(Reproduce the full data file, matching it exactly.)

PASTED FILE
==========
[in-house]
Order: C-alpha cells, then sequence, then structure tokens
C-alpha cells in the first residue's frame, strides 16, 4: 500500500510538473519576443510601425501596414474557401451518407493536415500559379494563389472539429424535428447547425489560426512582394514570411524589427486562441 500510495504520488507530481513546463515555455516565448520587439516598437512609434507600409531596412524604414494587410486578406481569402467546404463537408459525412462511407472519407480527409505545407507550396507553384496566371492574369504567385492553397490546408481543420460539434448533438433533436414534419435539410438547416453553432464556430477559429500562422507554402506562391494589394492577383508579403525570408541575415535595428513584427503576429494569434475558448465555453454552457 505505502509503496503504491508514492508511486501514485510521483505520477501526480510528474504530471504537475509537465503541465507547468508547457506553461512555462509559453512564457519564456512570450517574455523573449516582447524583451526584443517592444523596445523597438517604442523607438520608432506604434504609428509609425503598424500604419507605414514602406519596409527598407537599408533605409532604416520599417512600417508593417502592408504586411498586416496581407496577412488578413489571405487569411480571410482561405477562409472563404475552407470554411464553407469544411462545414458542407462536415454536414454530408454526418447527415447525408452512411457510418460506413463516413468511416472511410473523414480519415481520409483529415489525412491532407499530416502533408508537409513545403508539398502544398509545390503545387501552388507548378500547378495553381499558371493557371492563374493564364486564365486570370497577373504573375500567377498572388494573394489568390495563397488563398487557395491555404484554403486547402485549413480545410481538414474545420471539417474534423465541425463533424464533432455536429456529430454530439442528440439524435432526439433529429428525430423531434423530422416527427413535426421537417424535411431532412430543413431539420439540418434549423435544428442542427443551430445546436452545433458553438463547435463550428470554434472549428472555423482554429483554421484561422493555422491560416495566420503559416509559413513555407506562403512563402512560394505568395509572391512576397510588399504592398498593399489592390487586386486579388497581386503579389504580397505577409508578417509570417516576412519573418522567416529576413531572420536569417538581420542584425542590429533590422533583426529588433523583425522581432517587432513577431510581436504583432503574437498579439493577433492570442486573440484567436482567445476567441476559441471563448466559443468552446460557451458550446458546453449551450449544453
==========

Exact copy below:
[in-house]
Order: C-alpha cells, then sequence, then structure tokens
C-alpha cells in the first residue's frame, strides 16, 4: 500500500510538473519576443510601425501596414474557401451518407493536415500559379494563389472539429424535428447547425489560426512582394514570411524589427486562441 500510495504520488507530481513546463515555455516565448520587439516598437512609434507600409531596412524604414494587410486578406481569402467546404463537408459525412462511407472519407480527409505545407507550396507553384496566371492574369504567385492553397490546408481543420460539434448533438433533436414534419435539410438547416453553432464556430477559429500562422507554402506562391494589394492577383508579403525570408541575415535595428513584427503576429494569434475558448465555453454552457 505505502509503496503504491508514492508511486501514485510521483505520477501526480510528474504530471504537475509537465503541465507547468508547457506553461512555462509559453512564457519564456512570450517574455523573449516582447524583451526584443517592444523596445523597438517604442523607438520608432506604434504609428509609425503598424500604419507605414514602406519596409527598407537599408533605409532604416520599417512600417508593417502592408504586411498586416496581407496577412488578413489571405487569411480571410482561405477562409472563404475552407470554411464553407469544411462545414458542407462536415454536414454530408454526418447527415447525408452512411457510418460506413463516413468511416472511410473523414480519415481520409483529415489525412491532407499530416502533408508537409513545403508539398502544398509545390503545387501552388507548378500547378495553381499558371493557371492563374493564364486564365486570370497577373504573375500567377498572388494573394489568390495563397488563398487557395491555404484554403486547402485549413480545410481538414474545420471539417474534423465541425463533424464533432455536429456529430454530439442528440439524435432526439433529429428525430423531434423530422416527427413535426421537417424535411431532412430543413431539420439540418434549423435544428442542427443551430445546436452545433458553438463547435463550428470554434472549428472555423482554429483554421484561422493555422491560416495566420503559416509559413513555407506562403512563402512560394505568395509572391512576397510588399504592398498593399489592390487586386486579388497581386503579389504580397505577409508578417509570417516576412519573418522567416529576413531572420536569417538581420542584425542590429533590422533583426529588433523583425522581432517587432513577431510581436504583432503574437498579439493577433492570442486573440484567436482567445476567441476559441471563448466559443468552446460557451458550446458546453449551450449544453